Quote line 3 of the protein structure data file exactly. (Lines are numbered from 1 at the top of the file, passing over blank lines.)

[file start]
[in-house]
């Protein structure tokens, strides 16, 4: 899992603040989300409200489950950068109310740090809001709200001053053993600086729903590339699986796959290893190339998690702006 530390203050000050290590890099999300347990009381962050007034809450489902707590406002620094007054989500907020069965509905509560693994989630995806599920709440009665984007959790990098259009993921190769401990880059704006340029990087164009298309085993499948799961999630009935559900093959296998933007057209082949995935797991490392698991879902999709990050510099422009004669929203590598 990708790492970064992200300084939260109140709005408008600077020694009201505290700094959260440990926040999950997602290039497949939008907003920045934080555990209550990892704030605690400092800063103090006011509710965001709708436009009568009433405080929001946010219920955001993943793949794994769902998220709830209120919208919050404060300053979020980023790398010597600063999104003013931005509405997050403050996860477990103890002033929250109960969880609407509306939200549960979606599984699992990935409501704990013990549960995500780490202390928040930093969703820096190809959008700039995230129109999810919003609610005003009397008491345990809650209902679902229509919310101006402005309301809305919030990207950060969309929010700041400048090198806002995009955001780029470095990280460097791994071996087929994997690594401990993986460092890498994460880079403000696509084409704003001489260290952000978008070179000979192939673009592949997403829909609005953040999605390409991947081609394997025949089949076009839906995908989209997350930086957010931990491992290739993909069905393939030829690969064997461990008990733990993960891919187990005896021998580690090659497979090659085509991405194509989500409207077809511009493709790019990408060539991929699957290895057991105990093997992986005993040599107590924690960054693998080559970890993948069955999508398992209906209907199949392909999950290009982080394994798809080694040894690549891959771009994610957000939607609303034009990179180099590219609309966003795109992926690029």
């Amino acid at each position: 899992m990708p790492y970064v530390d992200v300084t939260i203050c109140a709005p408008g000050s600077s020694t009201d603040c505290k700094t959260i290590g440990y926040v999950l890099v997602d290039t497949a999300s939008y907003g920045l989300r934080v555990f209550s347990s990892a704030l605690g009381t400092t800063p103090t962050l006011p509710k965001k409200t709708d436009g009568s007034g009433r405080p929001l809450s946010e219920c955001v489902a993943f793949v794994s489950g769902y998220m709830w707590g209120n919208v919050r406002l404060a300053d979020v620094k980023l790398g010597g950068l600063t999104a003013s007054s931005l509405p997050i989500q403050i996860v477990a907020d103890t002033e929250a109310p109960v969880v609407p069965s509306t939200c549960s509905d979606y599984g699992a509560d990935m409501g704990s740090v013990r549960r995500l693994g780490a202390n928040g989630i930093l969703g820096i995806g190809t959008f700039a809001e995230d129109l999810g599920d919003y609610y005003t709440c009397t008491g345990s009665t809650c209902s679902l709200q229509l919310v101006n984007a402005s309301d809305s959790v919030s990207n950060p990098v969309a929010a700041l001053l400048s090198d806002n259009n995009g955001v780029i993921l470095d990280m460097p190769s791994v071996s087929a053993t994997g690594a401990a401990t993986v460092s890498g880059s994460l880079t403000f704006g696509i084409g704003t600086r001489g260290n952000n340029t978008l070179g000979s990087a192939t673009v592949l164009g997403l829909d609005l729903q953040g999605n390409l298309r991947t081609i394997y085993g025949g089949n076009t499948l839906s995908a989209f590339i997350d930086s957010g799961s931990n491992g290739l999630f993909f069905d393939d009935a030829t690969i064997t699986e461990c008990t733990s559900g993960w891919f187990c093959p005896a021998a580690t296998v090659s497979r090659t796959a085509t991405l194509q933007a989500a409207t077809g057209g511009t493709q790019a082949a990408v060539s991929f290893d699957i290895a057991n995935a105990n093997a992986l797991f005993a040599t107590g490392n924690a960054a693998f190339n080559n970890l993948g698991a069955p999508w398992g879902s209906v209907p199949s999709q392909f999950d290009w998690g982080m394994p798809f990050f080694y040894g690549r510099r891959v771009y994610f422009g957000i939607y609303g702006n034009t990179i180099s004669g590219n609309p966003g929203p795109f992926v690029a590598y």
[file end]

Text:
């Amino acid at each position: 899992m990708p790492y970064v530390d992200v300084t939260i203050c109140a709005p408008g000050s600077s020694t009201d603040c505290k700094t959260i290590g440990y926040v999950l890099v997602d290039t497949a999300s939008y907003g920045l989300r934080v555990f209550s347990s990892a704030l605690g009381t400092t800063p103090t962050l006011p509710k965001k409200t709708d436009g009568s007034g009433r405080p929001l809450s946010e219920c955001v489902a993943f793949v794994s489950g769902y998220m709830w707590g209120n919208v919050r406002l404060a300053d979020v620094k980023l790398g010597g950068l600063t999104a003013s007054s931005l509405p997050i989500q403050i996860v477990a907020d103890t002033e929250a109310p109960v969880v609407p069965s509306t939200c549960s509905d979606y599984g699992a509560d990935m409501g704990s740090v013990r549960r995500l693994g780490a202390n928040g989630i930093l969703g820096i995806g190809t959008f700039a809001e995230d129109l999810g599920d919003y609610y005003t709440c009397t008491g345990s009665t809650c209902s679902l709200q229509l919310v101006n984007a402005s309301d809305s959790v919030s990207n950060p990098v969309a929010a700041l001053l400048s090198d806002n259009n995009g955001v780029i993921l470095d990280m460097p190769s791994v071996s087929a053993t994997g690594a401990a401990t993986v460092s890498g880059s994460l880079t403000f704006g696509i084409g704003t600086r001489g260290n952000n340029t978008l070179g000979s990087a192939t673009v592949l164009g997403l829909d609005l729903q953040g999605n390409l298309r991947t081609i394997y085993g025949g089949n076009t499948l839906s995908a989209f590339i997350d930086s957010g799961s931990n491992g290739l999630f993909f069905d393939d009935a030829t690969i064997t699986e461990c008990t733990s559900g993960w891919f187990c093959p005896a021998a580690t296998v090659s497979r090659t796959a085509t991405l194509q933007a989500a409207t077809g057209g511009t493709q790019a082949a990408v060539s991929f290893d699957i290895a057991n995935a105990n093997a992986l797991f005993a040599t107590g490392n924690a960054a693998f190339n080559n970890l993948g698991a069955p999508w398992g879902s209906v209907p199949s999709q392909f999950d290009w998690g982080m394994p798809f990050f080694y040894g690549r510099r891959v771009y994610f422009g957000i939607y609303g702006n034009t990179i180099s004669g590219n609309p966003g929203p795109f992926v690029a590598y």